Born in Italy on October 27, 1782, Niccolò Paganini was a natural violinist. In his early childhood, he was tutored by his father on the art of the violin. But this could not satiate him for long. He quickly surpassed all that his father could teach him, so he was sent to study violin with the best teachers in his area of Genoa. It was rapidly becoming apparent that Paganini was a prodigy.
At only 11 years old, Paganini held his first recorded performance in public. And from there he only went up. At 15 years old, he began to tour Lombardy with his father. With each and every performance he was becoming more and more known. However, this did generate odd happenstances involving him. Namely, a rumor about him that the devil was the source of his passionate playing. His reputation also doubled over itself, as he was given a coveted Guernari violin because of his inspirational playing. This would go on to become his preference over violins from other makers.
From 1801 to 1807, Paganini wrote the 24 Caprices, which are arguably his most famous compositions. These pieces are some of the most complex pieces ever composed for the violin. But his prowess of the violin did not extend to his personal life. He was a frequent gambler, alcoholic, and had an exaggerated affinity for women. However, he would go on to clean up his act. In addition, he was appointed to be the court violinist by Napoleon Bonaparte’s sister, with whom he had found favor.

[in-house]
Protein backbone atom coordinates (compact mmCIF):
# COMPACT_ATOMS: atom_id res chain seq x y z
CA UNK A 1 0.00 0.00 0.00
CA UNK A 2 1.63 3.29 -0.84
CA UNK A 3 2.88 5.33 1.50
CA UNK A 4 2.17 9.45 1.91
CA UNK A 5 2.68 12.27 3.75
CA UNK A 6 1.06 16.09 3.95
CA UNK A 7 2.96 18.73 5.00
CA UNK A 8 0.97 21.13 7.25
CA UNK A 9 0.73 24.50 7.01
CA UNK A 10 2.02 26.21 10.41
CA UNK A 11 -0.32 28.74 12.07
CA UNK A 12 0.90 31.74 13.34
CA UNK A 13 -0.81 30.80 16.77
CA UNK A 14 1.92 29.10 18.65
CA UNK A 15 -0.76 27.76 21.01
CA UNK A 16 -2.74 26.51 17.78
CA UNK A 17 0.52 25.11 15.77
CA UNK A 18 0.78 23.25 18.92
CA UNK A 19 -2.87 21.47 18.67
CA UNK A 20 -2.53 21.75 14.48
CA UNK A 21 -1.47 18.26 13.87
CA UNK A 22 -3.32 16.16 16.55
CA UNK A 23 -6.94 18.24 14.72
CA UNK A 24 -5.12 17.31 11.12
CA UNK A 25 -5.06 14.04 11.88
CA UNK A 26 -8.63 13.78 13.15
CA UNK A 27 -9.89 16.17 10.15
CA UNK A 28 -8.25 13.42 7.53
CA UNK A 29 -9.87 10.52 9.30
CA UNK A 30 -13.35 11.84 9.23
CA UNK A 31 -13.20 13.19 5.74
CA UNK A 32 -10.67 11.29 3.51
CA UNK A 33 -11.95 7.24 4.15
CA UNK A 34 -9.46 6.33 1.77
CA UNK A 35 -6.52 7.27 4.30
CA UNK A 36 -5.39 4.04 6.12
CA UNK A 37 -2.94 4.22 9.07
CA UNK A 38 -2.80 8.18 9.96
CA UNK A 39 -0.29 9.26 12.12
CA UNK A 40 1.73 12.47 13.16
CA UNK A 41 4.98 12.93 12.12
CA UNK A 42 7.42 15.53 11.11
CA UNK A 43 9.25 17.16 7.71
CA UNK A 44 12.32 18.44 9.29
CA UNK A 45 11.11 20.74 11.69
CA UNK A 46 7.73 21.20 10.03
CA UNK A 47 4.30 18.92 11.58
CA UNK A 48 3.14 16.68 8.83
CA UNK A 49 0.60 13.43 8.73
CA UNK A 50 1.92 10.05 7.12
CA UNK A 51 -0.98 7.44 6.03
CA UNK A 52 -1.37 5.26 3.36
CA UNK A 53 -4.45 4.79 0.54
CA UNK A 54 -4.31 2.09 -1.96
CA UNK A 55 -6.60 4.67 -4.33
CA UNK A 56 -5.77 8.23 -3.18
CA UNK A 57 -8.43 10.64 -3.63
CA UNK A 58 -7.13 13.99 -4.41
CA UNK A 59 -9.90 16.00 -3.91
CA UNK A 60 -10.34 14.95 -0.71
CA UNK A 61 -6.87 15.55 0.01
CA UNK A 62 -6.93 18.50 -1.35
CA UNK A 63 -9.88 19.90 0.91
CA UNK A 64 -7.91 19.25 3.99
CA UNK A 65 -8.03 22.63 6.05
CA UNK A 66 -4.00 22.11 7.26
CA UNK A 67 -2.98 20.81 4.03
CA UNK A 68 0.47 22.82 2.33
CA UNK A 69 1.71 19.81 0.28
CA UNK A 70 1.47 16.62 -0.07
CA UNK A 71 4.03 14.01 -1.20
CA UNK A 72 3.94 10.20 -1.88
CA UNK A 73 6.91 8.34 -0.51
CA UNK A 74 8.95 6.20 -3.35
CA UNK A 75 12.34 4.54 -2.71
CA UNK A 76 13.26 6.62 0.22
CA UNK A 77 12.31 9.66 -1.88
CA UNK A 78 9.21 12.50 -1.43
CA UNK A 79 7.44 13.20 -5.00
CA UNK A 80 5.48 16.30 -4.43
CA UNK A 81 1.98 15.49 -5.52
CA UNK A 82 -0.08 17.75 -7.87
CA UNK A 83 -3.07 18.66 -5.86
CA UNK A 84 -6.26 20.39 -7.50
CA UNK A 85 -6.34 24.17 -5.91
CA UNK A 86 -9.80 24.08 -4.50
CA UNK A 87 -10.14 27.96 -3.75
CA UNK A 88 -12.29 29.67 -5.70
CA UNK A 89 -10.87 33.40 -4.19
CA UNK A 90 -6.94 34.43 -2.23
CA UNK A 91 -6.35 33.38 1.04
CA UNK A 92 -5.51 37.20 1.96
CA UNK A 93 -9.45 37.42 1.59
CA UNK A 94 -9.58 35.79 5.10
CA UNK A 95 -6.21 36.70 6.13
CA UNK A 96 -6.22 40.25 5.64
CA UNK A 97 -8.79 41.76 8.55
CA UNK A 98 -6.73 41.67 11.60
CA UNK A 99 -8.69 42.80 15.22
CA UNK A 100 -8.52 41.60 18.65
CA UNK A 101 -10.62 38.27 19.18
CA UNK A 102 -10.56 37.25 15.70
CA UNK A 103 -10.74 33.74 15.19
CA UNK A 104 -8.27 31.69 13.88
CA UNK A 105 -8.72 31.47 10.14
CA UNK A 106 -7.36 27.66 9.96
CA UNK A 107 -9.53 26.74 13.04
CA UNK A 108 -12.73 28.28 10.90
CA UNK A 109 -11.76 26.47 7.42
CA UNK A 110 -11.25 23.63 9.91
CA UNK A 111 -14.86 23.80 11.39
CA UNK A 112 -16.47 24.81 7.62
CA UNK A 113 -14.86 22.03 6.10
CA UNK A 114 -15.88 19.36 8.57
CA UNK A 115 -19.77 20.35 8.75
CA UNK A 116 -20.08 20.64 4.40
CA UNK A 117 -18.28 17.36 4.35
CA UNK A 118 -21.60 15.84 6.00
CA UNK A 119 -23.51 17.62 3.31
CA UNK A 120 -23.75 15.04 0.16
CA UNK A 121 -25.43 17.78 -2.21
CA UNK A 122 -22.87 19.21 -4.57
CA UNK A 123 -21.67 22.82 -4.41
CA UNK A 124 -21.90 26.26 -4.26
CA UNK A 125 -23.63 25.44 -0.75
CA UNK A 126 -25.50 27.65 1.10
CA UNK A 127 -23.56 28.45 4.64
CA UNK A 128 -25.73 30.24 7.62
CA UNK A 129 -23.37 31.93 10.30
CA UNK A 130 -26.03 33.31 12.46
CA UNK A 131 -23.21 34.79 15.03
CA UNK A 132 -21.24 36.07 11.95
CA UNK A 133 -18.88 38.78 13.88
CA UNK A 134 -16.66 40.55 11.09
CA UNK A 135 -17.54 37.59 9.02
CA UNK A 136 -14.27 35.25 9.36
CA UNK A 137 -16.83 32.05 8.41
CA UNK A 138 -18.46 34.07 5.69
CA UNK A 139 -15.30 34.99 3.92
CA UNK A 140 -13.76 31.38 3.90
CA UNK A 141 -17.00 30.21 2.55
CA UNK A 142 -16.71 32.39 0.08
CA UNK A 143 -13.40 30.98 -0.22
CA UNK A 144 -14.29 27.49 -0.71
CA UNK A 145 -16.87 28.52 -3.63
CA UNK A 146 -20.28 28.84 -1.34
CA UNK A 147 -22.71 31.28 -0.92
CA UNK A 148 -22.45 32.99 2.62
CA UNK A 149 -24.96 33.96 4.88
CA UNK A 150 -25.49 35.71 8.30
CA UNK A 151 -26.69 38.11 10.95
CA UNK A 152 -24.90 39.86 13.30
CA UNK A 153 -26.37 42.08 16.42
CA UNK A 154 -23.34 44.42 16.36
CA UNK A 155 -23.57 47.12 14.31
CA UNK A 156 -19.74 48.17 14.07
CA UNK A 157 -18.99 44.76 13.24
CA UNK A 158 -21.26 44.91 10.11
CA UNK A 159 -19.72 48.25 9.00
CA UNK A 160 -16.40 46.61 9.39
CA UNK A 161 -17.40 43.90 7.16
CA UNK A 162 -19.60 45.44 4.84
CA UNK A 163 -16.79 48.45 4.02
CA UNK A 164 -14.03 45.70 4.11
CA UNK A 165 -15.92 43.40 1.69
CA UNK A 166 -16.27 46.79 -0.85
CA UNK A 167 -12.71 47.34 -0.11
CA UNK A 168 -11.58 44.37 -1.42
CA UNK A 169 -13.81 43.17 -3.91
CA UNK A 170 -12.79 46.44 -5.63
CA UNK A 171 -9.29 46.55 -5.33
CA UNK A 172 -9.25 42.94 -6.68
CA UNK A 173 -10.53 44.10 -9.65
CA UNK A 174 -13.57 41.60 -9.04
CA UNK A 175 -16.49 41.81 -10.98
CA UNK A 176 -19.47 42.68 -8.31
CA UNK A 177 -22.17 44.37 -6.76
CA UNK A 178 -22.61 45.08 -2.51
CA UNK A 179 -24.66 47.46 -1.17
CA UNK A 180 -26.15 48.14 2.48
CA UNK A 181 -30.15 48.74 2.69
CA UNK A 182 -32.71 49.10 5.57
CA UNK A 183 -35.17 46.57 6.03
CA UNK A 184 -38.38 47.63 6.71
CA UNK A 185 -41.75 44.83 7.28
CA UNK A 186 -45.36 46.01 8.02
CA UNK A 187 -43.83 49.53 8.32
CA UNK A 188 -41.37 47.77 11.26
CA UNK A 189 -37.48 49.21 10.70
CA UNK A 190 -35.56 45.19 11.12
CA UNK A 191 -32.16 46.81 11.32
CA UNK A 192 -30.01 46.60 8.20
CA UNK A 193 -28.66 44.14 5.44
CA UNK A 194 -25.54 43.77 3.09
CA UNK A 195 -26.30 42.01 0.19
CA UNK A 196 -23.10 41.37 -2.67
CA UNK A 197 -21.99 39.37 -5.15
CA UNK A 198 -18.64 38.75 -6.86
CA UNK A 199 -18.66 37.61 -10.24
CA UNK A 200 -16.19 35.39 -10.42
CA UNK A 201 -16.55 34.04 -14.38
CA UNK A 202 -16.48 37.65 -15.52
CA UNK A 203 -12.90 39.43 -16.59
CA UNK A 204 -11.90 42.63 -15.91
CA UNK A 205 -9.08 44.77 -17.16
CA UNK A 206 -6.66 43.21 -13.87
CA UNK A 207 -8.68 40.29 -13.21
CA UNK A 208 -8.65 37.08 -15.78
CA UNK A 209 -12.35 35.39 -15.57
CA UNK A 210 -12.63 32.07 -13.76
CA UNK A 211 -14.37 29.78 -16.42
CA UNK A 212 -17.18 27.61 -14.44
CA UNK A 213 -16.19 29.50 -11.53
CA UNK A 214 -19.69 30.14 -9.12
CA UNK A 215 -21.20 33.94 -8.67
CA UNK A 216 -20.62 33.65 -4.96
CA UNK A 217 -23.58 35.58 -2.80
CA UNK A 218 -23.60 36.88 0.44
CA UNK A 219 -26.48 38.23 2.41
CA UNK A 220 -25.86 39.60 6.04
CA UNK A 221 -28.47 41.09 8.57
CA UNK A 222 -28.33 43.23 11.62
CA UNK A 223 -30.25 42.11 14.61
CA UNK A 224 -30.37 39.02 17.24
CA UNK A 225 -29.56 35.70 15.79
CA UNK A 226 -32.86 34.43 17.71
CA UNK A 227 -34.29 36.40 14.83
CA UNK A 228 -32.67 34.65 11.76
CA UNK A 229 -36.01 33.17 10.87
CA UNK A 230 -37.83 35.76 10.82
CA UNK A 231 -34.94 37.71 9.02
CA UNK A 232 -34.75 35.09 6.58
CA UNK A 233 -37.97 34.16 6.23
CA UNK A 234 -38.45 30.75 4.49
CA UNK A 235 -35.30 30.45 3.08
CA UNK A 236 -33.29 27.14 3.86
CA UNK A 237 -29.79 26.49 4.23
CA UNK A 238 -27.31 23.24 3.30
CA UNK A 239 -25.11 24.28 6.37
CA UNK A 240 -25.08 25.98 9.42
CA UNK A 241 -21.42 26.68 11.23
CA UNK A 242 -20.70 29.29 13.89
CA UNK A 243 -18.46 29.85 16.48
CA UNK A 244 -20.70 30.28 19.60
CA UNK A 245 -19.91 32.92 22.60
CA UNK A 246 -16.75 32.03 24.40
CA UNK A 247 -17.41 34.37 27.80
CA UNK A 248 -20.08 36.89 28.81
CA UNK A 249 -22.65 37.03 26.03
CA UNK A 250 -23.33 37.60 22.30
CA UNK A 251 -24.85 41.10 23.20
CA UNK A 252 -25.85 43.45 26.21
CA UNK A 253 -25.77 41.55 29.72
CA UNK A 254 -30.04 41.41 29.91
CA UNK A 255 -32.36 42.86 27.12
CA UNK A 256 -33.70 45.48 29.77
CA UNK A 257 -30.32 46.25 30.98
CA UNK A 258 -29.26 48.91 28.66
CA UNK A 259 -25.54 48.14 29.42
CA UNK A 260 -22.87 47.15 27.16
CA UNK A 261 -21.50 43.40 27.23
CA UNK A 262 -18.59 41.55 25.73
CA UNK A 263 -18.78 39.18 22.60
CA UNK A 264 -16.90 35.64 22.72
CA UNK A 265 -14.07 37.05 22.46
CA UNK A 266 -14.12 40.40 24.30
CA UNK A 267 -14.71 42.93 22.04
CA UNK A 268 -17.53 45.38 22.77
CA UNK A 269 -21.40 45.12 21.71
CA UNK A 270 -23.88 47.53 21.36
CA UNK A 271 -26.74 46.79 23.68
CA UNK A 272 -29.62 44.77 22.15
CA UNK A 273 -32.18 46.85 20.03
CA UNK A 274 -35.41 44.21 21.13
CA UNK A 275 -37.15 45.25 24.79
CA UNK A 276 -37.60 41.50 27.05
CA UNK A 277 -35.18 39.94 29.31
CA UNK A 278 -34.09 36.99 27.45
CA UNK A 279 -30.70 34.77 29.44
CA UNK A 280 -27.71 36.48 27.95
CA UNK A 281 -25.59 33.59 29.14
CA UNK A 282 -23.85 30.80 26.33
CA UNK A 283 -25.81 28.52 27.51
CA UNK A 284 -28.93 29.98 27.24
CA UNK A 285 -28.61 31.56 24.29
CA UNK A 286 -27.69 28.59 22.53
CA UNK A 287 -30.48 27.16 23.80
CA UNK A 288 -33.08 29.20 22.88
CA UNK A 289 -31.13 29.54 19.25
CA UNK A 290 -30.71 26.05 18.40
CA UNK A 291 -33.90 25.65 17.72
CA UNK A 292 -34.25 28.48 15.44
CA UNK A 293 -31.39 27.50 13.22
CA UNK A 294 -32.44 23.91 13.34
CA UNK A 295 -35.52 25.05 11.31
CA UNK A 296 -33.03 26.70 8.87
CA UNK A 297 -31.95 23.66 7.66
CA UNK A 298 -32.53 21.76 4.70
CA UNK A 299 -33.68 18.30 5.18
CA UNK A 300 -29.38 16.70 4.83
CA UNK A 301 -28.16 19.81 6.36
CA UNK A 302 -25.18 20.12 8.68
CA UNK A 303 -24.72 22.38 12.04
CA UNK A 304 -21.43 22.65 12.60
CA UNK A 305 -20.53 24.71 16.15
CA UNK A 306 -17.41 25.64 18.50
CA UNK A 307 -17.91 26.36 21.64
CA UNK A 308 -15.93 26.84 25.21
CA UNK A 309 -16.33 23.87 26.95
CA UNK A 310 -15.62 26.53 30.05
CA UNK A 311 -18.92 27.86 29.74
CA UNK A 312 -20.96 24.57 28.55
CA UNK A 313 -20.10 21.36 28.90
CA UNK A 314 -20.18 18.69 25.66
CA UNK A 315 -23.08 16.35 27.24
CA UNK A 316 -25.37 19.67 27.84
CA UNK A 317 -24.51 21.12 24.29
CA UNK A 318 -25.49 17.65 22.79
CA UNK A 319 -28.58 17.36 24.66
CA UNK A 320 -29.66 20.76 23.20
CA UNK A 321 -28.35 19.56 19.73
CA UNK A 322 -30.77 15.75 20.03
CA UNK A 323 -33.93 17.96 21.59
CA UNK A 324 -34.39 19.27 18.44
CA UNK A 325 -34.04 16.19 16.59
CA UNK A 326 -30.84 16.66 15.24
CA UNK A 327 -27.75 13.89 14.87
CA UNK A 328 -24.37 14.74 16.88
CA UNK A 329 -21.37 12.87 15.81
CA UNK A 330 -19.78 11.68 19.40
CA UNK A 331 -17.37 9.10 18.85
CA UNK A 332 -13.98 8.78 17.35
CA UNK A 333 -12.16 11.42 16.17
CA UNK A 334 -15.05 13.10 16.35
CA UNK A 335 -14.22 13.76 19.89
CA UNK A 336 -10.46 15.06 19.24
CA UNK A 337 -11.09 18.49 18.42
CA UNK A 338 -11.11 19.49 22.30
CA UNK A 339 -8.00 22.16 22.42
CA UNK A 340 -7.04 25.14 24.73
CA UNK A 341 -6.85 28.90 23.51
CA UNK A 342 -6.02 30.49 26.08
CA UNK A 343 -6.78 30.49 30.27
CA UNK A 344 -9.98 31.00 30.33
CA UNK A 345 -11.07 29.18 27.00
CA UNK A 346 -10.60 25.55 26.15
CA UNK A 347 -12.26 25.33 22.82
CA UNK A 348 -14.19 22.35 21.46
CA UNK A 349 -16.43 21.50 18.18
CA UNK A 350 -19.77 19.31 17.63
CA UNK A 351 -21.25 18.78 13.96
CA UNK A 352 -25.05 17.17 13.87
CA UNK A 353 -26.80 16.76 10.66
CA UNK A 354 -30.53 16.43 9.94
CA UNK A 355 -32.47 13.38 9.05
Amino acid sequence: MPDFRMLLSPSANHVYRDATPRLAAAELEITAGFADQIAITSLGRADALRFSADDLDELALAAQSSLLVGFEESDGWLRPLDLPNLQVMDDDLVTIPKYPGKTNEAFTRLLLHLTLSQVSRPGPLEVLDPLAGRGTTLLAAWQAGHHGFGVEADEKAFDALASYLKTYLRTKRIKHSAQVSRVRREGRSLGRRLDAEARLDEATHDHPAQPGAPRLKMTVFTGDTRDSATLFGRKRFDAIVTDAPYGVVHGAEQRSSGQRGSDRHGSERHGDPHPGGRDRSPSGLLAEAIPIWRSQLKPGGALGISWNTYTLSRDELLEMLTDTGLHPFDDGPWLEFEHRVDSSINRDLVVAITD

Paganini’s entire technique was one of experimentation. He incorporated innovative methods into his playing style, which required new finger placement techniques and new ways to tune the violin, amongst other things. He was also an extremely impassioned performer, pulling off tricks whilst performing such as severing the strings of his violin to continue playing with the strings that remained.
Many even consider Paganini to be the greatest violinist who ever lived, because of the raw emotion and technique that he blended together in perfect harmony. But legends do not live forever. On May 27, 1840, Paganini died at age 57 after wrestling with bouts of illness. And though he may be gone, his contribution to the musical world will stretch on forever.